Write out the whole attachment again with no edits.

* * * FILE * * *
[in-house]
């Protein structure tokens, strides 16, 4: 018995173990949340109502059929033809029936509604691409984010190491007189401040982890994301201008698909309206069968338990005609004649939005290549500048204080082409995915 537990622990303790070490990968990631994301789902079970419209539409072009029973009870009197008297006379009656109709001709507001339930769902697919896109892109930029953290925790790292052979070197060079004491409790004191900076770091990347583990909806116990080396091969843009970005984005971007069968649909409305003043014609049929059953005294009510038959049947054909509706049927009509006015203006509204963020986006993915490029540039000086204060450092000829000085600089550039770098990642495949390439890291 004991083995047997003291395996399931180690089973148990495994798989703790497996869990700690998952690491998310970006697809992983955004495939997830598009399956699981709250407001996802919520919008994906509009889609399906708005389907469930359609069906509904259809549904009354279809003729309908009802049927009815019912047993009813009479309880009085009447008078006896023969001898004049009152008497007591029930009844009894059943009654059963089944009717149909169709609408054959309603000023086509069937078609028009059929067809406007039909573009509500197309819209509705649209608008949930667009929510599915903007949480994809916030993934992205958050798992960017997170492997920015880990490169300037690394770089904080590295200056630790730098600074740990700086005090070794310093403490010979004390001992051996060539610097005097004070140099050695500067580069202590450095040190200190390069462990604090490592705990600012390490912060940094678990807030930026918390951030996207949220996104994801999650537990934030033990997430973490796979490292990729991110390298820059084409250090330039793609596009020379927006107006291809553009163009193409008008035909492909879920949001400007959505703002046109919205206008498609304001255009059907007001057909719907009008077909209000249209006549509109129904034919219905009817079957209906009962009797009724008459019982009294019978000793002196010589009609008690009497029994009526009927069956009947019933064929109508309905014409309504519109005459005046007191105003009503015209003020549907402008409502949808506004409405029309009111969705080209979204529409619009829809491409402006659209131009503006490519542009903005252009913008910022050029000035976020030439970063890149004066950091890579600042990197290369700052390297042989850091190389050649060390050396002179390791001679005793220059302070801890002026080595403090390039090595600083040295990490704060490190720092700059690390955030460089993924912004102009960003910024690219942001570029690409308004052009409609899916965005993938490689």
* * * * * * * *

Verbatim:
[in-house]
């Protein structure tokens, strides 16, 4: 018995173990949340109502059929033809029936509604691409984010190491007189401040982890994301201008698909309206069968338990005609004649939005290549500048204080082409995915 537990622990303790070490990968990631994301789902079970419209539409072009029973009870009197008297006379009656109709001709507001339930769902697919896109892109930029953290925790790292052979070197060079004491409790004191900076770091990347583990909806116990080396091969843009970005984005971007069968649909409305003043014609049929059953005294009510038959049947054909509706049927009509006015203006509204963020986006993915490029540039000086204060450092000829000085600089550039770098990642495949390439890291 004991083995047997003291395996399931180690089973148990495994798989703790497996869990700690998952690491998310970006697809992983955004495939997830598009399956699981709250407001996802919520919008994906509009889609399906708005389907469930359609069906509904259809549904009354279809003729309908009802049927009815019912047993009813009479309880009085009447008078006896023969001898004049009152008497007591029930009844009894059943009654059963089944009717149909169709609408054959309603000023086509069937078609028009059929067809406007039909573009509500197309819209509705649209608008949930667009929510599915903007949480994809916030993934992205958050798992960017997170492997920015880990490169300037690394770089904080590295200056630790730098600074740990700086005090070794310093403490010979004390001992051996060539610097005097004070140099050695500067580069202590450095040190200190390069462990604090490592705990600012390490912060940094678990807030930026918390951030996207949220996104994801999650537990934030033990997430973490796979490292990729991110390298820059084409250090330039793609596009020379927006107006291809553009163009193409008008035909492909879920949001400007959505703002046109919205206008498609304001255009059907007001057909719907009008077909209000249209006549509109129904034919219905009817079957209906009962009797009724008459019982009294019978000793002196010589009609008690009497029994009526009927069956009947019933064929109508309905014409309504519109005459005046007191105003009503015209003020549907402008409502949808506004409405029309009111969705080209979204529409619009829809491409402006659209131009503006490519542009903005252009913008910022050029000035976020030439970063890149004066950091890579600042990197290369700052390297042989850091190389050649060390050396002179390791001679005793220059302070801890002026080595403090390039090595600083040295990490704060490190720092700059690390955030460089993924912004102009960003910024690219942001570029690409308004052009409609899916965005993938490689």